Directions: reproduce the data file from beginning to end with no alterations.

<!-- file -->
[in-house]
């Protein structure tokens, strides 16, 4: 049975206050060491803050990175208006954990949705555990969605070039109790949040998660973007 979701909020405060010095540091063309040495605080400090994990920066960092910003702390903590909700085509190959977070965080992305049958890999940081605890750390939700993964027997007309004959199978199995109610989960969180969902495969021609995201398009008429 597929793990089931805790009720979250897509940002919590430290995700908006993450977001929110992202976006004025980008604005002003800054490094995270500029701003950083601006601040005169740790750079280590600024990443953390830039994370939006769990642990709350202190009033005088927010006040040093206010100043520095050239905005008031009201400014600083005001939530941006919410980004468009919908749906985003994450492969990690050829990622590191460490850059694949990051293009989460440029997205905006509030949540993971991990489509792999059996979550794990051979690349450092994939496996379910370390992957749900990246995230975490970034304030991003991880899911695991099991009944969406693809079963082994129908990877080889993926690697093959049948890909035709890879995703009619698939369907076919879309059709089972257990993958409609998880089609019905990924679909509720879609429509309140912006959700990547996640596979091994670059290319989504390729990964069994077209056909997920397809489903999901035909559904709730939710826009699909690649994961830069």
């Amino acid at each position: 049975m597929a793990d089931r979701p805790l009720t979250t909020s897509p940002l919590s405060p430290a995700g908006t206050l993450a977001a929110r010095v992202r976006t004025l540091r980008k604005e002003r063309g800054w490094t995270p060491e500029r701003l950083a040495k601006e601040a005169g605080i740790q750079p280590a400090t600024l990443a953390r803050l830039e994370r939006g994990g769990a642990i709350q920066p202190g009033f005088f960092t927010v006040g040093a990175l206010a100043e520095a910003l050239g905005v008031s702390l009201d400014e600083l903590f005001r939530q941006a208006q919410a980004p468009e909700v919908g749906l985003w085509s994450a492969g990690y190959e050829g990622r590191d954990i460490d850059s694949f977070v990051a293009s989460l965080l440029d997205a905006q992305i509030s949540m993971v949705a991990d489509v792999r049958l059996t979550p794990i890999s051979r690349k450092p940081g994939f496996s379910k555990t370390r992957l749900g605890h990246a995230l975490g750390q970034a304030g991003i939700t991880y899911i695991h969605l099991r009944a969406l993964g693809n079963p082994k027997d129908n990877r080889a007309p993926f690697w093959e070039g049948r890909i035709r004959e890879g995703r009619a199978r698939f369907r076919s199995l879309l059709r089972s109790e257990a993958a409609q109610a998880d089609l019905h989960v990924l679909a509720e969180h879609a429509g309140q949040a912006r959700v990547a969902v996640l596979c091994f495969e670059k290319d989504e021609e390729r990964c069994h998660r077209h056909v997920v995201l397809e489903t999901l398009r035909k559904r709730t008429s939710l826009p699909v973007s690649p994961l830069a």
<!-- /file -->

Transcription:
[in-house]
């Protein structure tokens, strides 16, 4: 049975206050060491803050990175208006954990949705555990969605070039109790949040998660973007 979701909020405060010095540091063309040495605080400090994990920066960092910003702390903590909700085509190959977070965080992305049958890999940081605890750390939700993964027997007309004959199978199995109610989960969180969902495969021609995201398009008429 597929793990089931805790009720979250897509940002919590430290995700908006993450977001929110992202976006004025980008604005002003800054490094995270500029701003950083601006601040005169740790750079280590600024990443953390830039994370939006769990642990709350202190009033005088927010006040040093206010100043520095050239905005008031009201400014600083005001939530941006919410980004468009919908749906985003994450492969990690050829990622590191460490850059694949990051293009989460440029997205905006509030949540993971991990489509792999059996979550794990051979690349450092994939496996379910370390992957749900990246995230975490970034304030991003991880899911695991099991009944969406693809079963082994129908990877080889993926690697093959049948890909035709890879995703009619698939369907076919879309059709089972257990993958409609998880089609019905990924679909509720879609429509309140912006959700990547996640596979091994670059290319989504390729990964069994077209056909997920397809489903999901035909559904709730939710826009699909690649994961830069």
């Amino acid at each position: 049975m597929a793990d089931r979701p805790l009720t979250t909020s897509p940002l919590s405060p430290a995700g908006t206050l993450a977001a929110r010095v992202r976006t004025l540091r980008k604005e002003r063309g800054w490094t995270p060491e500029r701003l950083a040495k601006e601040a005169g605080i740790q750079p280590a400090t600024l990443a953390r803050l830039e994370r939006g994990g769990a642990i709350q920066p202190g009033f005088f960092t927010v006040g040093a990175l206010a100043e520095a910003l050239g905005v008031s702390l009201d400014e600083l903590f005001r939530q941006a208006q919410a980004p468009e909700v919908g749906l985003w085509s994450a492969g990690y190959e050829g990622r590191d954990i460490d850059s694949f977070v990051a293009s989460l965080l440029d997205a905006q992305i509030s949540m993971v949705a991990d489509v792999r049958l059996t979550p794990i890999s051979r690349k450092p940081g994939f496996s379910k555990t370390r992957l749900g605890h990246a995230l975490g750390q970034a304030g991003i939700t991880y899911i695991h969605l099991r009944a969406l993964g693809n079963p082994k027997d129908n990877r080889a007309p993926f690697w093959e070039g049948r890909i035709r004959e890879g995703r009619a199978r698939f369907r076919s199995l879309l059709r089972s109790e257990a993958a409609q109610a998880d089609l019905h989960v990924l679909a509720e969180h879609a429509g309140q949040a912006r959700v990547a969902v996640l596979c091994f495969e670059k290319d989504e021609e390729r990964c069994h998660r077209h056909v997920v995201l397809e489903t999901l398009r035909k559904r709730t008429s939710l826009p699909v973007s690649p994961l830069a």